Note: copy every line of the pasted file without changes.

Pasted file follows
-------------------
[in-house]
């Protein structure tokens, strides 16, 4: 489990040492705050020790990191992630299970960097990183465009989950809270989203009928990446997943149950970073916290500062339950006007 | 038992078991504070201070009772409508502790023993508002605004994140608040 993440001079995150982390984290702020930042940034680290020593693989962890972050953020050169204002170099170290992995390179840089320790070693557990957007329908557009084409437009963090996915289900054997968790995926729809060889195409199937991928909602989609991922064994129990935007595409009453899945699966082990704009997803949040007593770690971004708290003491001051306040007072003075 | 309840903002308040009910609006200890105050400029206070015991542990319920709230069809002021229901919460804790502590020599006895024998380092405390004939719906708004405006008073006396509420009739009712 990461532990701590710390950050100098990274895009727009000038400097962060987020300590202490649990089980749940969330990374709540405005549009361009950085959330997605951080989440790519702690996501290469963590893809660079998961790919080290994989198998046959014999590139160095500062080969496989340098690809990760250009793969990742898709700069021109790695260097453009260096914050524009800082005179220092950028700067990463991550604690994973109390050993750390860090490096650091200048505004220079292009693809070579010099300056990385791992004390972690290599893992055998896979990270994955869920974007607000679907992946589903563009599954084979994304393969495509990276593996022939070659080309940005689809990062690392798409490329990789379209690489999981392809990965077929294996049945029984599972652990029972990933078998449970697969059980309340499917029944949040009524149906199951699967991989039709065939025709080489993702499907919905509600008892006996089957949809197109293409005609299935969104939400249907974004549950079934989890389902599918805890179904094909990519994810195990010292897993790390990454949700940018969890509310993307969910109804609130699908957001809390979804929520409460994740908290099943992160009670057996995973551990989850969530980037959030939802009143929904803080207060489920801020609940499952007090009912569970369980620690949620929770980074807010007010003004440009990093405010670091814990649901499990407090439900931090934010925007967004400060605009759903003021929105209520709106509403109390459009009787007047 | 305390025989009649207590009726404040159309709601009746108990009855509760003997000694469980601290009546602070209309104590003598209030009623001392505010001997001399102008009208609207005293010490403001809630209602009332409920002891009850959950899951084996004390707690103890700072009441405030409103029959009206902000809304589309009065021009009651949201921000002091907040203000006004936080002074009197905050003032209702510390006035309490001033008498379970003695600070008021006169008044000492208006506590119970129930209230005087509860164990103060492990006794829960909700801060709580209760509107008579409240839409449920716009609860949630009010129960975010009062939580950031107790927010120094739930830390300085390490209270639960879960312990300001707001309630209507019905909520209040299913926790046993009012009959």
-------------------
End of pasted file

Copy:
[in-house]
């Protein structure tokens, strides 16, 4: 489990040492705050020790990191992630299970960097990183465009989950809270989203009928990446997943149950970073916290500062339950006007 | 038992078991504070201070009772409508502790023993508002605004994140608040 993440001079995150982390984290702020930042940034680290020593693989962890972050953020050169204002170099170290992995390179840089320790070693557990957007329908557009084409437009963090996915289900054997968790995926729809060889195409199937991928909602989609991922064994129990935007595409009453899945699966082990704009997803949040007593770690971004708290003491001051306040007072003075 | 309840903002308040009910609006200890105050400029206070015991542990319920709230069809002021229901919460804790502590020599006895024998380092405390004939719906708004405006008073006396509420009739009712 990461532990701590710390950050100098990274895009727009000038400097962060987020300590202490649990089980749940969330990374709540405005549009361009950085959330997605951080989440790519702690996501290469963590893809660079998961790919080290994989198998046959014999590139160095500062080969496989340098690809990760250009793969990742898709700069021109790695260097453009260096914050524009800082005179220092950028700067990463991550604690994973109390050993750390860090490096650091200048505004220079292009693809070579010099300056990385791992004390972690290599893992055998896979990270994955869920974007607000679907992946589903563009599954084979994304393969495509990276593996022939070659080309940005689809990062690392798409490329990789379209690489999981392809990965077929294996049945029984599972652990029972990933078998449970697969059980309340499917029944949040009524149906199951699967991989039709065939025709080489993702499907919905509600008892006996089957949809197109293409005609299935969104939400249907974004549950079934989890389902599918805890179904094909990519994810195990010292897993790390990454949700940018969890509310993307969910109804609130699908957001809390979804929520409460994740908290099943992160009670057996995973551990989850969530980037959030939802009143929904803080207060489920801020609940499952007090009912569970369980620690949620929770980074807010007010003004440009990093405010670091814990649901499990407090439900931090934010925007967004400060605009759903003021929105209520709106509403109390459009009787007047 | 305390025989009649207590009726404040159309709601009746108990009855509760003997000694469980601290009546602070209309104590003598209030009623001392505010001997001399102008009208609207005293010490403001809630209602009332409920002891009850959950899951084996004390707690103890700072009441405030409103029959009206902000809304589309009065021009009651949201921000002091907040203000006004936080002074009197905050003032209702510390006035309490001033008498379970003695600070008021006169008044000492208006506590119970129930209230005087509860164990103060492990006794829960909700801060709580209760509107008579409240839409449920716009609860949630009010129960975010009062939580950031107790927010120094739930830390300085390490209270639960879960312990300001707001309630209507019905909520209040299913926790046993009012009959």